I got my BS in Accounting, and worked in a CPA firm for 12 years ... it bored the crap out of me. I sat for the CPA exam twice (the second time, I had a 103 degree fever, but still passed 3 of the 5 parts at the time). I was getting ready to sit for a third time, when it dawned on me that the financial accounting part of being a CPA was what bored me, and I really had no desire to make a living at that. Taxes did interest me, and I sat (and passed the first time) the exam to be an Enrolled Agent, which lets me do pretty much whatever a CPA can do, at least in taxes. Became tax manager of a CPA firm for a while, before going off and starting my own firm, which primarily deals with clients in the LGBTQ community.
I'm sure that, if I had stayed and passed the CPA exam, I likely would be making twice what I am making today. But I do OK, and it is a small price to pay for having a clientele I enjoy dealing with, and with whom I can be "out" as I am. No regrets.
|by Anonymous||reply 60||05/22/2012|
Nice post TaxTrollEA. I myself would like to be moving towards forensic accounting. I just really love where I'm working at now and would miss it.
|by Anonymous||reply 61||05/22/2012|
R56 omg your company gives you around 30k for 401k? No wonder you can catch up. My company give us like $3k.
|by Anonymous||reply 62||05/24/2012|
If you make enough to put away $22,000 per year, retirement is never going to be a problem anyway.
(Maybe I am just bitter because I entered a profession that pays 50K/yr and demands 16 hour days.)
|by Anonymous||reply 63||05/24/2012|
Wow, R54, I actually do make $250k per year, and I have chosen to be a consultant (I have been offered jobs at EVERY client for which I have consulted). I am 46, and have always loved working with numbers. For people who do not work in this field, there is much more to this than doing bank reconciliations (I haven't done that for over 20 years), and taxes (I don't do taxes). Preparing financial statements, the accompanying analysis, budgeting, trending, regulatory reporting, and board presentations are just a few of the things I have worked with. I love it, it's exciting, and the money generated from the world of finance has enabled this country to be what it is today (regardless of what the haters say).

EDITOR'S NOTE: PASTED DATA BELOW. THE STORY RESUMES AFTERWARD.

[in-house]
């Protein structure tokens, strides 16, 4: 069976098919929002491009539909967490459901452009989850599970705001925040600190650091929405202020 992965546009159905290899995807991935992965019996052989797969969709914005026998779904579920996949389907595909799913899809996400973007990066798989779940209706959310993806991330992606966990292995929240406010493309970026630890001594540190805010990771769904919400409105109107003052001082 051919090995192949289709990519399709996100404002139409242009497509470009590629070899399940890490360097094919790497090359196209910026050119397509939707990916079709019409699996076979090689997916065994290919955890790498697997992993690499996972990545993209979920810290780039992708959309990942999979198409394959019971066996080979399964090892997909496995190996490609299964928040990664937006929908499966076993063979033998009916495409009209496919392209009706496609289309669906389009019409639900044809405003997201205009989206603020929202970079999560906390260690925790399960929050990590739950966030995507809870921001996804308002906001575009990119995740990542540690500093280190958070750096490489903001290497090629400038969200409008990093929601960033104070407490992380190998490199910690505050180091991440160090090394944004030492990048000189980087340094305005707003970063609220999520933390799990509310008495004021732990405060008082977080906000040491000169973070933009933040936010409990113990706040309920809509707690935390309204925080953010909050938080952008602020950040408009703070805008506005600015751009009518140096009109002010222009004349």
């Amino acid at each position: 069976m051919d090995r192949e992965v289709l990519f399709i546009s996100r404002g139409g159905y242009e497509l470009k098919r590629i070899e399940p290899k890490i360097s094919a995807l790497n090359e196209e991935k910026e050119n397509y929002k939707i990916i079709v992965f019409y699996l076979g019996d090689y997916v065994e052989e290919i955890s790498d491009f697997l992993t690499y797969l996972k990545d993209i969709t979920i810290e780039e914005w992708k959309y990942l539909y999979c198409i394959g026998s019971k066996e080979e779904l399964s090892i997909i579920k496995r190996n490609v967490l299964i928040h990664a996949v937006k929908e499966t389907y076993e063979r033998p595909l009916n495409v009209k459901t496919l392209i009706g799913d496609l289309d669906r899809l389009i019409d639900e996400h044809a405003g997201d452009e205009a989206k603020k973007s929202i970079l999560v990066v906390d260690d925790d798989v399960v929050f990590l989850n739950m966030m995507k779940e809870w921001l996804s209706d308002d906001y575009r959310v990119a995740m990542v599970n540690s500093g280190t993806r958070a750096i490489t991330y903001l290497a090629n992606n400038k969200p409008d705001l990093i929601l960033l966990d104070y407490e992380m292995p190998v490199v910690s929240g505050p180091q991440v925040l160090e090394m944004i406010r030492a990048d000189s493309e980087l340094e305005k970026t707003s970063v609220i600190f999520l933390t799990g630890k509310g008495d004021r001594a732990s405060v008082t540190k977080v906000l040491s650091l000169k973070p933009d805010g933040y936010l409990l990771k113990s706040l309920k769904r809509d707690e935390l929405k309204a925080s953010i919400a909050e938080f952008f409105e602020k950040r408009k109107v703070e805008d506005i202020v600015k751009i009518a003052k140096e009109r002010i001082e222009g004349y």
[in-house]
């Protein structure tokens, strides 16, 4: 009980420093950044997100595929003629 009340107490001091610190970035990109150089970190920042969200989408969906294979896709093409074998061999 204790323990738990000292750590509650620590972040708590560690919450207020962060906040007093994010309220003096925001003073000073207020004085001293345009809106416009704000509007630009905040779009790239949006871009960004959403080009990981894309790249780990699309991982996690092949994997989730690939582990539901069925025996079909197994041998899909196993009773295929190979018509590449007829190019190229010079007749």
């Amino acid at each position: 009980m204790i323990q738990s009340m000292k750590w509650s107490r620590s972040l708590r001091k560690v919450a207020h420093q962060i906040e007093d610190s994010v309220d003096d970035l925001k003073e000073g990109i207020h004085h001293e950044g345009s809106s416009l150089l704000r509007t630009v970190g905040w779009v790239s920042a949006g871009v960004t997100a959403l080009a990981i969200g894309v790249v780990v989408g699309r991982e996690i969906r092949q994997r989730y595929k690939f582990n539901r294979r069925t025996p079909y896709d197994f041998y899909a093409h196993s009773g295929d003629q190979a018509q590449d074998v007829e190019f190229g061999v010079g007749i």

|by Anonymous||reply 64||05/24/2012|
R62 and R63: My company only puts in $7,800; I put in $22,500 from my pay. So yes, I get $30K in my account each year, but most of it is from my holding back on purchases and instead putting it into 401K. I wish I had listened to those people who said to max out and never withdraw your 401K when I was in my 20's. My house would be paid off and I'd be working at my dream job: horticulture or landscaping or Home Depot's plant department. (But I don't hate accounting; its just getting old after 25 years.) Stay at it! Good luck!
|by Anonymous||reply 65||05/24/2012|
There have always been more accounting majors than psychology majors.
|by Anonymous||reply 67||05/27/2012|
R1, what do you do? I'm an accountant now but want to make the really big $$ soon. How do I do this?
|by Anonymous||reply 68||03/31/2013|
Accountants are pink collar ghetto people. They want them young so that they will cooperate in management's illegal schemes, that is to say, with the notion that the numbers should be what the sales staff wants them to be. And yet that is specifically what accounting is not. The more honest you are, the less business you will get. The older you are, the less business you will get.
|by Anonymous||reply 69||04/01/2013|
R69 is in the copier class and is emotionally manipulated into donating to the fraus shower collections.
|by Anonymous||reply 70||04/01/2013|